The Growing Culture of Secrecy at Guantánamo Bay

By Defense Department regulation, court filings are to be released to the public within 15 business days. But they undergo a censorship scrub first, with representatives of a series of security agencies like the C.I.A., F.B.I., Guantánamo prison and the Pentagon’s United States Southern Command having a say on what portions of the filing are classified.

But delays are common. It took 10 months from filing until the public could read a legal motion from May 2019 asking the Army judge in that case to hold a hearing on the question of granting time served credit for the torture endured by Majid Khan, who pleaded guilty to being a courier for Al Qaeda.

Before Mr. Khan was brought to Guantánamo in 2006, the C.I.A. held him for three years in isolation and incognito in the C.I.A.’s secret prison network, the black sites. There, members of the medical staff “infused” a puréed meal into his rectum after he had gone on a hunger strike, an episode that itself was kept secret at the court until it was included in a declassified portion of a Senate study of the interrogation program.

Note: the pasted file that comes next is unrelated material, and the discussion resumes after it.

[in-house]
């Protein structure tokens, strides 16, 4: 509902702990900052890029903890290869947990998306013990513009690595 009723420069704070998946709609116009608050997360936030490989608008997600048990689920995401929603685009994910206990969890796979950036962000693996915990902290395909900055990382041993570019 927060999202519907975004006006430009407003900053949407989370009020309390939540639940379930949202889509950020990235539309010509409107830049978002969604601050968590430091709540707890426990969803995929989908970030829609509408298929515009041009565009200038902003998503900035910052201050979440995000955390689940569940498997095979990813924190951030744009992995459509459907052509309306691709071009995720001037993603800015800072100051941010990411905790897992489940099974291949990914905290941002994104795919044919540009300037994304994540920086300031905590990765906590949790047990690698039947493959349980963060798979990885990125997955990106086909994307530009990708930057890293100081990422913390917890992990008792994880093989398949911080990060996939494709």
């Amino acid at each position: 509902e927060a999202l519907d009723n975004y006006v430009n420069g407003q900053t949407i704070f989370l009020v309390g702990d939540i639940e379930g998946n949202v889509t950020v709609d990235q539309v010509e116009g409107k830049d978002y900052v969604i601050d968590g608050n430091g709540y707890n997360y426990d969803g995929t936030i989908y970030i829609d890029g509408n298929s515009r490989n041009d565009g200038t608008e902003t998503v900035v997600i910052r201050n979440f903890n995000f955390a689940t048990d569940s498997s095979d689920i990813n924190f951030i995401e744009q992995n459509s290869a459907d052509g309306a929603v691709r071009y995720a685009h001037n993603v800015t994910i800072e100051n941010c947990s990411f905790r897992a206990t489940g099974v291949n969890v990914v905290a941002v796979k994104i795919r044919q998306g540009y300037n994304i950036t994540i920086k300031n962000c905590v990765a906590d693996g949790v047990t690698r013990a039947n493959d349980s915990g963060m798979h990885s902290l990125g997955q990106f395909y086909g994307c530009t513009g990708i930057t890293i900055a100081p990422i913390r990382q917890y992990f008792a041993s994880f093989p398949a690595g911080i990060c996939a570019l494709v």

It is a matter of not only concealing information that is classified — for example the countries that hosted the black sites — but also blacking out words that the intelligence agencies say could create a mosaic of information that could let people discern government secrets. So a continent that was the location of a black site is also classified.

Transcripts of public court sessions are also censored, with at times perplexing results.

On Jan. 27, a defense lawyer questioning James E. Mitchell, the C.I.A. contractor who waterboarded prisoners in 2002 and 2003, read aloud a sentence from Dr. Mitchell’s 2016 memoir, “Enhanced Interrogation,” which was released with approval of the agency.

In it, Dr. Mitchell, a psychologist, described the staffing of a black site this way: “There were also computer and communications geeks, analysts, targeters, subject matter experts, many, many agency police officers to act as security guards, two psychologists (counting me), nurses, and a physician.”

The transcript, released two weeks later, blacked out the words “agency police,” as though the C.I.A. had, on reconsideration, not wanted the world to know it used its own police force in the clandestine prison system.

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